There are three main types of nuclear fuel cycle:

  • Once-through fuel cycle. In fact, an open fuel cycle is not a real cycle. This strategy assumes that the fuel is used once and then sent to long-term storage without further reprocessing. If spent fuel is not reprocessed, the fuel cycle is referred to as an open fuel cycle or a once-through fuel cycle as the uranium components go through the reactor just one single time. The once-through cycle comprises two main back end stages:
    • interim storage
    • final disposal.
  • Twice-through fuel cycle. The twice-through cycle strategy assumes, that the spent nuclear fuel will be reprocessed in order to extract the uranium and plutonium, which can either be recycled as fresh nuclear fuel for its use in a nuclear reactor that is adapted to this type of fuel.
  • Closed fuel cycle. The closed fuel cycle is an advanced fuel cycle, which purpose is to achieve nuclear power sustainability by further reducing radiotoxicity of the final waste, as well as improving resource utilization, while maintaining its economic viability. There are currently different types of advanced fuel cycles under research, but most of them are based on the use of:
    • Advanced Nuclear Reactors
    • Fuel Reprocessing

These types of fuel strategie are based on specific processes in entire fuel cycle (the back end, the front end, as well the service period). In fact, all these scenarios are theoretical and the practical solution will be in any case a combination of these options. In all cases, the fuel assemblies are first after irradiation stored in spent fuel pools at the reactor site for an initial cooling period. It must be added, any strategy for managing spent nuclear fuel will be built around combinations of many options, and all strategies must ultimately include permanent geological disposal.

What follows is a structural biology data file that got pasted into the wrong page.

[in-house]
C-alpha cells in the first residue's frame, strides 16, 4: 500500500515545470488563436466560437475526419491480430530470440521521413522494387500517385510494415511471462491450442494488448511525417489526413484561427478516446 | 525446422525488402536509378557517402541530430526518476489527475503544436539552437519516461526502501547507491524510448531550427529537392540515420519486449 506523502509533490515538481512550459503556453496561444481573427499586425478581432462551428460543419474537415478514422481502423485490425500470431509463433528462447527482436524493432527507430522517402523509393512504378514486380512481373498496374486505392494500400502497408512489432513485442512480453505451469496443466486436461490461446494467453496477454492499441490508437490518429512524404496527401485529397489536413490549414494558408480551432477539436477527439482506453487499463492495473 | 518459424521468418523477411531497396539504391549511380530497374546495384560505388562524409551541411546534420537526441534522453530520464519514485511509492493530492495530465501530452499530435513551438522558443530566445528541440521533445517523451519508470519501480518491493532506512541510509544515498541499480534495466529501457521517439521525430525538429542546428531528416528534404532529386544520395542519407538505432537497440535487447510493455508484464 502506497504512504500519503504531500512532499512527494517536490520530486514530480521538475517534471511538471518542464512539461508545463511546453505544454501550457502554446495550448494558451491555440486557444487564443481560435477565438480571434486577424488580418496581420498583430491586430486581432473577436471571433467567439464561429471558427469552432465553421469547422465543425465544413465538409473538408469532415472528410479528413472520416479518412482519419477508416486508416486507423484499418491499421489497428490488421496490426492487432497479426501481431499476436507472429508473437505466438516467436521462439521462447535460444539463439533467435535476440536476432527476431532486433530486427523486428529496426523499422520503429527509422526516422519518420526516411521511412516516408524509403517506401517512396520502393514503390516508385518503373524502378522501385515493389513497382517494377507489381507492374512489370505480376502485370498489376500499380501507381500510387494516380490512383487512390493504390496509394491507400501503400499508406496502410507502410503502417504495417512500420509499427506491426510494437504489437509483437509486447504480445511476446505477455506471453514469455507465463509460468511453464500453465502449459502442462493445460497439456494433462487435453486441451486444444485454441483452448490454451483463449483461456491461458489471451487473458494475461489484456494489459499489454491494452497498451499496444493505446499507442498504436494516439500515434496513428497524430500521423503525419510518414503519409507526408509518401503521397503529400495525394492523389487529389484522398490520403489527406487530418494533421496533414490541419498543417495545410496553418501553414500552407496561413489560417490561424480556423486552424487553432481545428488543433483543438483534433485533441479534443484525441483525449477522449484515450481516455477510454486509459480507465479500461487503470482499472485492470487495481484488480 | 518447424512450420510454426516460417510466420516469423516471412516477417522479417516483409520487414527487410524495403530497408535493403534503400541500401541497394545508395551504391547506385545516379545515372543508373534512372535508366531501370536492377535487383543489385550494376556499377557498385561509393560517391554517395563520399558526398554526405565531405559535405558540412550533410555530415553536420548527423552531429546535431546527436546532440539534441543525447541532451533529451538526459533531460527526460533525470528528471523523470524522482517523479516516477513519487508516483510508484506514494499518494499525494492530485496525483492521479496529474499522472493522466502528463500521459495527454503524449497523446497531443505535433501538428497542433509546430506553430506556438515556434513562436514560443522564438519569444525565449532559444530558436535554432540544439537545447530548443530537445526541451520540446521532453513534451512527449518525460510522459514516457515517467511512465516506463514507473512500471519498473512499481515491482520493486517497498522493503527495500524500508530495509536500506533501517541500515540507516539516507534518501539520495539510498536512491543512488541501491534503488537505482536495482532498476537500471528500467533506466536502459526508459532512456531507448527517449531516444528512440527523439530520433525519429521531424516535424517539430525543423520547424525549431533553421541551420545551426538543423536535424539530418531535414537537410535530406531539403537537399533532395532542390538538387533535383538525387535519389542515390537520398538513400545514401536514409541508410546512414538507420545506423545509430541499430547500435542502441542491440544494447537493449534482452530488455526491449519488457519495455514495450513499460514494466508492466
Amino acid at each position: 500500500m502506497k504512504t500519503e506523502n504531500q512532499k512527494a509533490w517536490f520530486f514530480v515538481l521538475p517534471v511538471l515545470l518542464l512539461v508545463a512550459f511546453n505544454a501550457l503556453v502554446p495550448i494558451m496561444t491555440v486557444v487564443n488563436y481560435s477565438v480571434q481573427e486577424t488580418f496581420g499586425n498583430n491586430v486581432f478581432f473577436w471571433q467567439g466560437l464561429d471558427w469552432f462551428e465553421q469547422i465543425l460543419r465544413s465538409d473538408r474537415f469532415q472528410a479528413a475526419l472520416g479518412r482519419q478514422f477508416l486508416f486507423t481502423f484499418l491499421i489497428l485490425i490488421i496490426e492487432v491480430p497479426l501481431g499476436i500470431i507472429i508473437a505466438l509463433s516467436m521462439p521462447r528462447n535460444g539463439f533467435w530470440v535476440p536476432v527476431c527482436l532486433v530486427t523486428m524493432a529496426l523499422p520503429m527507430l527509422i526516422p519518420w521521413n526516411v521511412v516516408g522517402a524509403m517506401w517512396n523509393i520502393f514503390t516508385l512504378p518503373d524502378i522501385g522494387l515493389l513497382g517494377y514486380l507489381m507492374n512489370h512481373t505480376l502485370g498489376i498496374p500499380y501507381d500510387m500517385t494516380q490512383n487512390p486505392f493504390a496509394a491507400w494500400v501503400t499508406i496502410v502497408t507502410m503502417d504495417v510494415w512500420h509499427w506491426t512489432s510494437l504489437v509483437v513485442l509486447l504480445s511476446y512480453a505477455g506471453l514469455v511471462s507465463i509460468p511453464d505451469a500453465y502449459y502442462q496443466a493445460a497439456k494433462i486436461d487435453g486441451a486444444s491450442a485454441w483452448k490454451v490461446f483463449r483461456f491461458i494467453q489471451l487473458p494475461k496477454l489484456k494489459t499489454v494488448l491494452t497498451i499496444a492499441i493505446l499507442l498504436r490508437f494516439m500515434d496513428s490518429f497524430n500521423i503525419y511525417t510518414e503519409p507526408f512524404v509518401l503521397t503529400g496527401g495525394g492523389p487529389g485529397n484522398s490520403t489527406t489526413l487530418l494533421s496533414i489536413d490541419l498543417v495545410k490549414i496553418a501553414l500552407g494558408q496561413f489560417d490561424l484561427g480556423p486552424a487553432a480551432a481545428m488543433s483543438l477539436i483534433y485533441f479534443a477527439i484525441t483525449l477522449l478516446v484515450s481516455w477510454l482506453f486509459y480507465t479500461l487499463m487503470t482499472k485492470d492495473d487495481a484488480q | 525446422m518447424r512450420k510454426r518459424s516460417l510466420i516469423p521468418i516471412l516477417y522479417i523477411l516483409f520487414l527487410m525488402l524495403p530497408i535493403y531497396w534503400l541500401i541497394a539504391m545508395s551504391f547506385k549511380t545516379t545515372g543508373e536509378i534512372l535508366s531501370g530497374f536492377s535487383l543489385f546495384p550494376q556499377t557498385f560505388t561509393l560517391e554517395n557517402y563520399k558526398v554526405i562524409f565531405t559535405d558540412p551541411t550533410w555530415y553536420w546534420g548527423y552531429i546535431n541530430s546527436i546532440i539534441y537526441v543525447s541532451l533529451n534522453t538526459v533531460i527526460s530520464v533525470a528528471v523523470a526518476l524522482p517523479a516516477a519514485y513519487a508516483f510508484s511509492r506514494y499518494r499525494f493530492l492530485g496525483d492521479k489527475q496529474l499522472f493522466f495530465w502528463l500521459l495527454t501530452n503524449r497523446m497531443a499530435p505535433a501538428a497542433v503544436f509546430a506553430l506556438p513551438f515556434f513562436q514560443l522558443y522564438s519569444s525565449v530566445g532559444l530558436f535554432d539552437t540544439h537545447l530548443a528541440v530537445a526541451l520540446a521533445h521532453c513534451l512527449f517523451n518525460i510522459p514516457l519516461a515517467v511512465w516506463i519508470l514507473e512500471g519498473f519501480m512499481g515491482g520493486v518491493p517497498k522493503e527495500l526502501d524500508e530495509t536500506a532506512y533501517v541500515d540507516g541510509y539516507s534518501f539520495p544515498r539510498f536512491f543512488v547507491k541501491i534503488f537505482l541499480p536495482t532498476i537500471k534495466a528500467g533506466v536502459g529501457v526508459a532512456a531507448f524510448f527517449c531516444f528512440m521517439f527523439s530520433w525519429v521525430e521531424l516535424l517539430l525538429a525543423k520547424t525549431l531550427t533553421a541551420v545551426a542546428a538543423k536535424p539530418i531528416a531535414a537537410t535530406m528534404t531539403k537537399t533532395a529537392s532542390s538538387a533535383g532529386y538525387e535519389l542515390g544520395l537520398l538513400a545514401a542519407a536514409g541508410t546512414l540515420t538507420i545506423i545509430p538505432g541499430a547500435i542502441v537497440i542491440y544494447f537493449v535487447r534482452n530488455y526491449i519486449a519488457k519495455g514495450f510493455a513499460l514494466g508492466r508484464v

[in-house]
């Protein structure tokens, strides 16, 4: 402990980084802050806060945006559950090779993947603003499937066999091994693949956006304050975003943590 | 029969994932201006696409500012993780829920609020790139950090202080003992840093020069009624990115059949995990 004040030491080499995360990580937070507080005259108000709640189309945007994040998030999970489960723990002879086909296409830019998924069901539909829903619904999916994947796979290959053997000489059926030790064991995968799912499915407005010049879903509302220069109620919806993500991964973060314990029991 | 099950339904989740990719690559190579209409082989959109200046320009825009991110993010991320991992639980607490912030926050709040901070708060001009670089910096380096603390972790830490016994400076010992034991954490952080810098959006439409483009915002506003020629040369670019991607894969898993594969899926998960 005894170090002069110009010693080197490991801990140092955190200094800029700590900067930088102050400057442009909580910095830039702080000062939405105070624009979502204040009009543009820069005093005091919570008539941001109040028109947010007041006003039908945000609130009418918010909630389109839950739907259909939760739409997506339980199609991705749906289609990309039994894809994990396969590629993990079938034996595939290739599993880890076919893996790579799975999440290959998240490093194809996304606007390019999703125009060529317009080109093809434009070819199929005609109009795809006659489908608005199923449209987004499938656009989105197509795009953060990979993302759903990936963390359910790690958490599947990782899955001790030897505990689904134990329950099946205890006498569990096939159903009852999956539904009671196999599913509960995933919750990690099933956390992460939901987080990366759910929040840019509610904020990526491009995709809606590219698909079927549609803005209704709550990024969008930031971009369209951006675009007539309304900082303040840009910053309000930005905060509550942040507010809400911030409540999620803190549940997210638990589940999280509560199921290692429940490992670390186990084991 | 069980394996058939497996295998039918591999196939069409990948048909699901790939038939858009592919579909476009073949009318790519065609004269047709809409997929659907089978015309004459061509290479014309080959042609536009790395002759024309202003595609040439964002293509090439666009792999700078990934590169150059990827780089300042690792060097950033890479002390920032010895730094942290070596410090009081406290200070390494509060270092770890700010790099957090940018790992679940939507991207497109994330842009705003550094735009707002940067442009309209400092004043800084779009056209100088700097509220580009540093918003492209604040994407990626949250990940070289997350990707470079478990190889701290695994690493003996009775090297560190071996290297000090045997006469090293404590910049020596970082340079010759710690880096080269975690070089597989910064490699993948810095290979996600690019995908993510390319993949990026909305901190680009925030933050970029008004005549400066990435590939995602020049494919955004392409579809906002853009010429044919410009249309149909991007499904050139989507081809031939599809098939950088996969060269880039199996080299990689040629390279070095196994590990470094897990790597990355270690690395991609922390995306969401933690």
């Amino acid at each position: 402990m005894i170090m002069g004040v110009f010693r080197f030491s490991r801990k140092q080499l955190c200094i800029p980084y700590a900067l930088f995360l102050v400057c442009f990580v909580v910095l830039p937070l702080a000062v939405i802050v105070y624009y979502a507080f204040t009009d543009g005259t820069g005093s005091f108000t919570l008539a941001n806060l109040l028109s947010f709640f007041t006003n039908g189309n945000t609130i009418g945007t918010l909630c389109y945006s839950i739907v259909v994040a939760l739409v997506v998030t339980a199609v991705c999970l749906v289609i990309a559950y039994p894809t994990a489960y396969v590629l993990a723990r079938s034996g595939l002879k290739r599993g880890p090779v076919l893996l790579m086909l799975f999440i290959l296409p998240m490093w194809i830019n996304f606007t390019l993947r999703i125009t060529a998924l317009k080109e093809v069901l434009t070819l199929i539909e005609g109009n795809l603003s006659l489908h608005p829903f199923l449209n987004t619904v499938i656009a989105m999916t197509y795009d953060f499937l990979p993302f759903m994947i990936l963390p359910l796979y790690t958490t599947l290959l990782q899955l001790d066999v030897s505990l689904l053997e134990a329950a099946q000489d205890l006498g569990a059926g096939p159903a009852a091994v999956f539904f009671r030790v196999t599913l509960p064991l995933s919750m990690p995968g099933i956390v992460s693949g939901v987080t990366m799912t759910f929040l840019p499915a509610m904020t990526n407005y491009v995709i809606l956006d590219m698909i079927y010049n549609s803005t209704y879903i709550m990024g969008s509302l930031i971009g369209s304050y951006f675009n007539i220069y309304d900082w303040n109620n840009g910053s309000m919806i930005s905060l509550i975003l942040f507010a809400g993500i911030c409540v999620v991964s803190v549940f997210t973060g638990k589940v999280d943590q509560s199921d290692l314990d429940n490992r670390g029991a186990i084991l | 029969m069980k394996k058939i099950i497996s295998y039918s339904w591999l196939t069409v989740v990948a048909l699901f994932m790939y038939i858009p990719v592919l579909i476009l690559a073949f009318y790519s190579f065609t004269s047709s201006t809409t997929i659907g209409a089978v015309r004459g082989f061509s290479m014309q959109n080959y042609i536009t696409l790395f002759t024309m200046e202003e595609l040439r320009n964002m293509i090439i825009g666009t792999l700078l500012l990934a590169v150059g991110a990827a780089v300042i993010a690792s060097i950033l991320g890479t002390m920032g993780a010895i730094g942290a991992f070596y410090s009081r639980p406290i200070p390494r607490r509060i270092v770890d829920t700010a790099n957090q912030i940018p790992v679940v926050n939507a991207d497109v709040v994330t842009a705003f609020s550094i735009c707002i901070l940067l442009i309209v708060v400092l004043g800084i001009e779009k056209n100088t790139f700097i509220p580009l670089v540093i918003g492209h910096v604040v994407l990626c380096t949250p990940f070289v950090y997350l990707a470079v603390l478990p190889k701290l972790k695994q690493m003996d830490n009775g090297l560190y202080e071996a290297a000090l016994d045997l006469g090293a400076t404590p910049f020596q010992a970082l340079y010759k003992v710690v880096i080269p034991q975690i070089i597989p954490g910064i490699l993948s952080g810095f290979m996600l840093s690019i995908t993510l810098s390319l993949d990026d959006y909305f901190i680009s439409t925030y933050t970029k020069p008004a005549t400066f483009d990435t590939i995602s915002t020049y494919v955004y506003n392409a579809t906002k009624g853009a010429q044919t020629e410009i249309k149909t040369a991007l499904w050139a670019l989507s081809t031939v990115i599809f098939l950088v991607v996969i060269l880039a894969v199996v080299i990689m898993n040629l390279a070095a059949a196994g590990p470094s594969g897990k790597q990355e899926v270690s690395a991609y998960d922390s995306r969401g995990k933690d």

The choices of nuclear fuel cycle (open, closed, or partially closed through limited spent fuel recycle) depend upon the technologies we develop and societal weighting of goals (safety, economics, waste management, and nonproliferation). Once choices are made, they will have major and very long term impacts on nuclear power development. Today we do not have sufficient knowledge to make informed choices for the best cycles and associated technologies.

See more: The Future of the Nuclear Fuel Cycle. An interdisciplinary MIT study. MIT, 2011. ISBN 978-0-9828008-4-3.

References:
Nuclear and Reactor Physics:
      1. J. R. Lamarsh, Introduction to Nuclear Reactor Theory, 2nd ed., Addison-Wesley, Reading, MA (1983).
      2. J. R. Lamarsh, A. J. Baratta, Introduction to Nuclear Engineering, 3d ed., Prentice-Hall, 2001, ISBN: 0-201-82498-1.
      3. W. M. Stacey, Nuclear Reactor Physics, John Wiley & Sons, 2001, ISBN: 0- 471-39127-1.
      4. Glasstone, Sesonske. Nuclear Reactor Engineering: Reactor Systems Engineering, Springer; 4th edition, 1994, ISBN: 978-0412985317
      5. W.S.C. Williams. Nuclear and Particle Physics. Clarendon Press; 1 edition, 1991, ISBN: 978-0198520467
      6. G.R.Keepin. Physics of Nuclear Kinetics. Addison-Wesley Pub. Co; 1st edition, 1965
      7. Robert Reed Burn, Introduction to Nuclear Reactor Operation, 1988.
      8. U.S. Department of Energy, Nuclear Physics and Reactor Theory. DOE Fundamentals Handbook, Volume 1 and 2. January 1993.

Advanced Reactor Physics:

      1. K. O. Ott, W. A. Bezella, Introductory Nuclear Reactor Statics, American Nuclear Society, Revised edition (1989), 1989, ISBN: 0-894-48033-2.
      2. K. O. Ott, R. J. Neuhold, Introductory Nuclear Reactor Dynamics, American Nuclear Society, 1985, ISBN: 0-894-48029-4.
      3. D. L. Hetrick, Dynamics of Nuclear Reactors, American Nuclear Society, 1993, ISBN: 0-894-48453-2. 
      4. E. E. Lewis, W. F. Miller, Computational Methods of Neutron Transport, American Nuclear Society, 1993, ISBN: 0-894-48452-4.

See above:

Nuclear Fuel Cycle